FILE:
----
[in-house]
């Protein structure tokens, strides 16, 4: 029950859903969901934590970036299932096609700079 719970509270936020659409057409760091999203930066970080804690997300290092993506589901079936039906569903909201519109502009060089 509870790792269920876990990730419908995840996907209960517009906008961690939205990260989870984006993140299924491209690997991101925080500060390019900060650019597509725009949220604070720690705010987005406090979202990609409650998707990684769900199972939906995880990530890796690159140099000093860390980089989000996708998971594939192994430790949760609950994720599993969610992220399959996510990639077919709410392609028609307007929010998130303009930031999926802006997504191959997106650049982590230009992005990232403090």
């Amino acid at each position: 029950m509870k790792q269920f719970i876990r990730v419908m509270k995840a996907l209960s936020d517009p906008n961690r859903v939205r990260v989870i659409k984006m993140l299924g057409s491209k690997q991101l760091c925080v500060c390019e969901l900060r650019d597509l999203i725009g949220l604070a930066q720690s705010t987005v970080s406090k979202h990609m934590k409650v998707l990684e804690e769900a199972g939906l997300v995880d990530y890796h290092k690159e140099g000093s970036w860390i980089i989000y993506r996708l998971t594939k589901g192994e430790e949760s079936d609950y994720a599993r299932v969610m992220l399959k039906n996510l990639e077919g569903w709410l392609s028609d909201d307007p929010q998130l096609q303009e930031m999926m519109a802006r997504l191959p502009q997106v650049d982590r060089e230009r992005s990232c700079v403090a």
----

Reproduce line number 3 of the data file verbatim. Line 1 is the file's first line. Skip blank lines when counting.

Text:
């Amino acid at each position: 029950m509870k790792q269920f719970i876990r990730v419908m509270k995840a996907l209960s936020d517009p906008n961690r859903v939205r990260v989870i659409k984006m993140l299924g057409s491209k690997q991101l760091c925080v500060c390019e969901l900060r650019d597509l999203i725009g949220l604070a930066q720690s705010t987005v970080s406090k979202h990609m934590k409650v998707l990684e804690e769900a199972g939906l997300v995880d990530y890796h290092k690159e140099g000093s970036w860390i980089i989000y993506r996708l998971t594939k589901g192994e430790e949760s079936d609950y994720a599993r299932v969610m992220l399959k039906n996510l990639e077919g569903w709410l392609s028609d909201d307007p929010q998130l096609q303009e930031m999926m519109a802006r997504l191959p502009q997106v650049d982590r060089e230009r992005s990232c700079v403090a």